3. The voltage limiting circuit of claim 1, wherein said switching device is a switching transistor having a current path connected in series with said frequency dependent element, said transistor being switched into a conductive state by a current flowing through said voltage limiting circuitry.

4. The voltage limiting circuit of claim 1, wherein said voltage limiting circuitry comprises a series circuit including a zener diode and a resistor, said voltage limiting circuitry connected in parallel to said energy storage element.

5. The voltage limiting circuit of claim 1, wherein said switching transistor has an input connected between said zener diode and said resistor.

6. A method for limiting the energy absorbed by a batterlyess transponder circuit from a received interrogation signal having a selected frequency comprising the steps of:

providing a resonant circuit comprising at least a first coil and a first capacitor and tuned to said selected frequency;
rectifying said interrogation signal;
charging an energy storage element with said rectified interrogation signal;
limiting the voltage available from said energy storage element to a predetermined level by a voltage limiting device;
connecting or disconnecting said frequency dependent element with respect to said resonant circuit by a switching device which operates in response to a current flowing through said voltage limiting device so as to substantially detune said resonant circuit and inhibit absorption of energy from said interrogation signal.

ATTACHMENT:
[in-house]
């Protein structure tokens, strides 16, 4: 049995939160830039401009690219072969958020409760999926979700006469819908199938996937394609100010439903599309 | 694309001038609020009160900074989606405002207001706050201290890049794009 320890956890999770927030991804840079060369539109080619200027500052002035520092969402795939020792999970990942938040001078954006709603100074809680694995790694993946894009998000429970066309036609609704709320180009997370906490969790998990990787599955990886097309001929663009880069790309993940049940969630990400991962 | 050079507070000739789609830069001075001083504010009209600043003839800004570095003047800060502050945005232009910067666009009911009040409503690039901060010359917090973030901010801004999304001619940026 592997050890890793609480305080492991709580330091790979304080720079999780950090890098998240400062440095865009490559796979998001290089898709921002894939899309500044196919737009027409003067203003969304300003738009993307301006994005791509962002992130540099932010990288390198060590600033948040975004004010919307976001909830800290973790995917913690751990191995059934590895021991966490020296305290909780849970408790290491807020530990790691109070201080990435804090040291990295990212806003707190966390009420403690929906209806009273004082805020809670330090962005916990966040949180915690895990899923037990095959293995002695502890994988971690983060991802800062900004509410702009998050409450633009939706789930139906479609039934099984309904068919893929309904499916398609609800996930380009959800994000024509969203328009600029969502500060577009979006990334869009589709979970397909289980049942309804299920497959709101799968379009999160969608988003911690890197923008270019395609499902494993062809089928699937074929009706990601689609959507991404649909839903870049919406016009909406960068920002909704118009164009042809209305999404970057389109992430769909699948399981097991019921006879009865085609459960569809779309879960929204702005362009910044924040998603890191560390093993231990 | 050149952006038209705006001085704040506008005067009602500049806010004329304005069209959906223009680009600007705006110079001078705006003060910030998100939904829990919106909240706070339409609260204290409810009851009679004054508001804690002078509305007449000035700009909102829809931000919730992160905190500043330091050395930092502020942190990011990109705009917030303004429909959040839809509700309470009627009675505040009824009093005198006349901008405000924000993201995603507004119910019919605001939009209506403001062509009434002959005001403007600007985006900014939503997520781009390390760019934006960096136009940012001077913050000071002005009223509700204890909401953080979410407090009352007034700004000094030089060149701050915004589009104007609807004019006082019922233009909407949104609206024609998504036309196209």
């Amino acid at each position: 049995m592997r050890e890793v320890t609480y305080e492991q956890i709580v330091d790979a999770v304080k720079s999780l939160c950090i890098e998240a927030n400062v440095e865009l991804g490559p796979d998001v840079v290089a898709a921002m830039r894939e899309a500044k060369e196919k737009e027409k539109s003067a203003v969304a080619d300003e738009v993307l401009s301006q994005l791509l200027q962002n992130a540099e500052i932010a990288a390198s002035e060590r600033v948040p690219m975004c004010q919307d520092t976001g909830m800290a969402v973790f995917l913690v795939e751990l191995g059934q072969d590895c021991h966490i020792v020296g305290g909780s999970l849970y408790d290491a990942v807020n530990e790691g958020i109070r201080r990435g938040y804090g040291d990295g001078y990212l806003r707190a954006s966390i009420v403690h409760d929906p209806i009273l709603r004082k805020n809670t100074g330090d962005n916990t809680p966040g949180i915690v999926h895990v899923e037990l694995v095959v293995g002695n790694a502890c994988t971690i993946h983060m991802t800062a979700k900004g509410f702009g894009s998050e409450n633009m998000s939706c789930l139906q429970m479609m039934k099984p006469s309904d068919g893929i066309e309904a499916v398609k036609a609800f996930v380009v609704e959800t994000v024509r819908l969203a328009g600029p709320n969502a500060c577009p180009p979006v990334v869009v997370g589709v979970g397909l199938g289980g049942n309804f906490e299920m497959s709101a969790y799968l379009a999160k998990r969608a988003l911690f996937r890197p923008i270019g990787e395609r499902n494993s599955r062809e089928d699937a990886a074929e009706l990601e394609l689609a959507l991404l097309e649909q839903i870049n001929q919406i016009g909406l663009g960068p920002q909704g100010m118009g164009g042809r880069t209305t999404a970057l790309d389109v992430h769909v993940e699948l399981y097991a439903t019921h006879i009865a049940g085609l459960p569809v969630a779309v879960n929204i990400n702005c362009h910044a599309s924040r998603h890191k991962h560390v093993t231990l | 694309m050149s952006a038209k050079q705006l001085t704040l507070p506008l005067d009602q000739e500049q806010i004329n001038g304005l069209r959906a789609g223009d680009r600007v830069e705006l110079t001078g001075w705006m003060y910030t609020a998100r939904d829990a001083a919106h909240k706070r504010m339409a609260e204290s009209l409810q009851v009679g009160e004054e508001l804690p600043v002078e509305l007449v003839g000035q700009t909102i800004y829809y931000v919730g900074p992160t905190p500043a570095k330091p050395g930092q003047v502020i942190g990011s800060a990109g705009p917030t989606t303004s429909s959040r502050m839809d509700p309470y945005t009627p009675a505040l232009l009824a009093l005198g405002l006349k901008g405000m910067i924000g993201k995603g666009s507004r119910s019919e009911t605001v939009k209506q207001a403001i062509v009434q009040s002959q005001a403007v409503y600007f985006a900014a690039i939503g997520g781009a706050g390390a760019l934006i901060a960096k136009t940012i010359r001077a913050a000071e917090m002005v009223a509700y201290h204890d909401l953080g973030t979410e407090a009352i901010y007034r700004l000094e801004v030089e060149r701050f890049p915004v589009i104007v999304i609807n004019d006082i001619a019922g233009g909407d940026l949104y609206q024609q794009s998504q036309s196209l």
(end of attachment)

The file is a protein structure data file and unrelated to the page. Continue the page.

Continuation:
Referenced Cited

U.S. Patent Documents

3806905 April 1974 Strenglein
3855592 December 1974 Davis et al.
3914762 October 1975 Klensch
3964024 June 15, 1976 Hutton et al.
4019181 April 19, 1977 Olsson et al.
4040053 August 2, 1977 Olsson
4068232 January 10, 1978 Meyers et al.
4345253 August 17, 1982 Hoover
4364043 December 14, 1982 Cole et al.
4471344 September 11, 1984 Williams
4663625 May 5, 1987 Yewen
4724427 February 9, 1988 Carroll
4870419 September 26, 1989 Baldwin et al.
4912471 March 27, 1990 Tyburski et al.
4937581 June 26, 1990 Baldwin et al.
5025492 June 18, 1991 Viereck
5053774 October 1, 1991 Schuermann et al.

Foreign Patent Documents

0301127 February 1989 EPX
1577920 October 1980 GBX
2208058 February 1989 GBX

Patent History

Patent number: 5287113
Type: Grant
Filed: Feb 2, 1993
Date of Patent: Feb 15, 1994
Assignee: Texas Instruments Deutschland GmbH (Freising)
Inventor: Herbert Meier (Moosburg)
Primary Examiner: John B. Sotomayor
Attorneys: Rebecca A. Mapstone, James C. Kesterson, Richard L. Donaldson
Application Number: 8/12,609

Classifications

Current U.S. Class: Radar Transponder Only (342/51); Unique Identity (342/44)
International Classification: G01S 1380;